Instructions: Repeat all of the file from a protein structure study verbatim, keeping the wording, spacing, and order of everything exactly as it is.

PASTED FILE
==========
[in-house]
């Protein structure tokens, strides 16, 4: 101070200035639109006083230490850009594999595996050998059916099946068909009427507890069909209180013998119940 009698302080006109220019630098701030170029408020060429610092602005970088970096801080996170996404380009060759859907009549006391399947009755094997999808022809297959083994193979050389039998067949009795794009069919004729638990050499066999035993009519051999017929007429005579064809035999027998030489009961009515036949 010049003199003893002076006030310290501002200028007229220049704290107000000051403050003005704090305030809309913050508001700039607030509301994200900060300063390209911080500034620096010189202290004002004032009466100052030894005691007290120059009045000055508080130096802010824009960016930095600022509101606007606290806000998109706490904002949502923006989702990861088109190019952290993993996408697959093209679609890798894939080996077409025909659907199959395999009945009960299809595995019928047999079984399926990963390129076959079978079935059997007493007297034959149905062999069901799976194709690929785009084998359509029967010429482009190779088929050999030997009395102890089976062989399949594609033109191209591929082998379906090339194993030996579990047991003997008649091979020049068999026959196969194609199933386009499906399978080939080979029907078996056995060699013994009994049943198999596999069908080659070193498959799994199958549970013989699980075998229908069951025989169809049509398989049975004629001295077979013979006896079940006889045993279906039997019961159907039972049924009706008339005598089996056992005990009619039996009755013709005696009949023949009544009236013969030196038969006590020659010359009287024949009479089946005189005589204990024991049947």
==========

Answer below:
[in-house]
């Protein structure tokens, strides 16, 4: 101070200035639109006083230490850009594999595996050998059916099946068909009427507890069909209180013998119940 009698302080006109220019630098701030170029408020060429610092602005970088970096801080996170996404380009060759859907009549006391399947009755094997999808022809297959083994193979050389039998067949009795794009069919004729638990050499066999035993009519051999017929007429005579064809035999027998030489009961009515036949 010049003199003893002076006030310290501002200028007229220049704290107000000051403050003005704090305030809309913050508001700039607030509301994200900060300063390209911080500034620096010189202290004002004032009466100052030894005691007290120059009045000055508080130096802010824009960016930095600022509101606007606290806000998109706490904002949502923006989702990861088109190019952290993993996408697959093209679609890798894939080996077409025909659907199959395999009945009960299809595995019928047999079984399926990963390129076959079978079935059997007493007297034959149905062999069901799976194709690929785009084998359509029967010429482009190779088929050999030997009395102890089976062989399949594609033109191209591929082998379906090339194993030996579990047991003997008649091979020049068999026959196969194609199933386009499906399978080939080979029907078996056995060699013994009994049943198999596999069908080659070193498959799994199958549970013989699980075998229908069951025989169809049509398989049975004629001295077979013979006896079940006889045993279906039997019961159907039972049924009706008339005598089996056992005990009619039996009755013709005696009949023949009544009236013969030196038969006590020659010359009287024949009479089946005189005589204990024991049947």